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Mayeux v. Commissioner of Social Security Administration

United States District Court, M.D. Louisiana

January 4, 2018

DEBORAH ANN MAYEUX
v.
COMMISSIONER OF THE SOCIAL SECURITY ADMINISTRATION

          RULING

          ERIN WILDER-DOOMES UNITED STATES MAGISTRATE JUDGE.

         Plaintiff, Deborah Ann Mayeux (“Plaintiff”), brought this action under 42 U.S.C. § 405(g) for judicial review of the final decision of the Commissioner of Social Security (the “Commissioner”) denying her applications for disability insurance benefits (“DIB”) and supplemental security income (“SSI”).[1] Plaintiff has filed a Memorandum in Support of Plaintiff's Appeal of the Commissioner's Denial of Social Security Benefits, [2] and the Commissioner has filed an Opposition Memorandum.[3] Based on the applicable standard of review under § 405(g) and the analysis which follows, the court AFFIRMS[4] the Commissioner's decision.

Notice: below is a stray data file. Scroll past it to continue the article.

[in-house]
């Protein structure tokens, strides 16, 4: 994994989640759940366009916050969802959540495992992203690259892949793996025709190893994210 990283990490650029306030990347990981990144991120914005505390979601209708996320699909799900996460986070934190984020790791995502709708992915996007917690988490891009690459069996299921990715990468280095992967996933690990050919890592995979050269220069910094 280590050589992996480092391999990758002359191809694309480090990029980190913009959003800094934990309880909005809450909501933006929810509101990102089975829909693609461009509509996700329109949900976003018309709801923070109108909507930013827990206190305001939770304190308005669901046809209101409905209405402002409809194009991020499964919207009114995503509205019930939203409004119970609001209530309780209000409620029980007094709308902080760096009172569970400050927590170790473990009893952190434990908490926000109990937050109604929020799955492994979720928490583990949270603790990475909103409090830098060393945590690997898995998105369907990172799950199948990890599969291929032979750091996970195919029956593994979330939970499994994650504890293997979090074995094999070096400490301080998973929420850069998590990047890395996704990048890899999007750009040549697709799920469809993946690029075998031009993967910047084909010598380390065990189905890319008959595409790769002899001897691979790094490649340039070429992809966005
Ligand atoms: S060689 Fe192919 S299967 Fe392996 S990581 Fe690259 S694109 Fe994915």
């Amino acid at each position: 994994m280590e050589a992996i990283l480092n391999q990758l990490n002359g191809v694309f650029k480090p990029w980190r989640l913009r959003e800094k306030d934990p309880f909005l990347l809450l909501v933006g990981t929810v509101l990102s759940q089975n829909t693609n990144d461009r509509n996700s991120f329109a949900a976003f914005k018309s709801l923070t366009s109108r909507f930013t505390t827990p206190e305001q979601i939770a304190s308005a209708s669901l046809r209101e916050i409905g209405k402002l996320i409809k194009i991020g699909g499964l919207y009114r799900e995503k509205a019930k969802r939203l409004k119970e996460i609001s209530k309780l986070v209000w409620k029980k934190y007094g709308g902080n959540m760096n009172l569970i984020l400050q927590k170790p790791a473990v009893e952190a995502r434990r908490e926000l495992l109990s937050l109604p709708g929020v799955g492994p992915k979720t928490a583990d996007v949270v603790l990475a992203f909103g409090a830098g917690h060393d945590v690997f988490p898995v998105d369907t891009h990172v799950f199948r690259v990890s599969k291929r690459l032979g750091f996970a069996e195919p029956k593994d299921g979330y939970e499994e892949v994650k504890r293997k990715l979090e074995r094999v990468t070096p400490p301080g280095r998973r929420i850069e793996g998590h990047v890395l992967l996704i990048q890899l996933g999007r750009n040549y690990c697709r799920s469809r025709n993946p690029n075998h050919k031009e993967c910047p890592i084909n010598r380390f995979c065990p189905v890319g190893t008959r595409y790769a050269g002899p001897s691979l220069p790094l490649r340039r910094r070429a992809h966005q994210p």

I. Procedural History

         Plaintiff filed an application for SSI on February 26, 2014 and an application for DIB on July 3, 2014 alleging disability beginning April 1, 2009.[5] Plaintiff's claim was initially denied on July 3, 2014.[6] Thereafter Plaintiff requested a hearing before an Administrative Law Judge (“ALJ”).[7] A hearing was held on April 21, 2015 at which Plaintiff, represented by counsel, testified.[8] A vocational expert (“VE”), Christy McAfree, also appeared and testified.[9]

         On June 11, 2015, the ALJ issued a notice of unfavorable decision.[10] Thereafter, Plaintiff requested review by the Appeals Council.[11] On September 23, 2016, the Appeals Council denied Plaintiff's request for review.[12] On November 10, 2016, Plaintiff filed her Complaint.[13]Accordingly, Plaintiff exhausted her administrative remedies before timely filing this action for judicial review and the ALJ's decision is the Commissioner's final decision for purposes of judicial review.[14]

         II. Standard of Review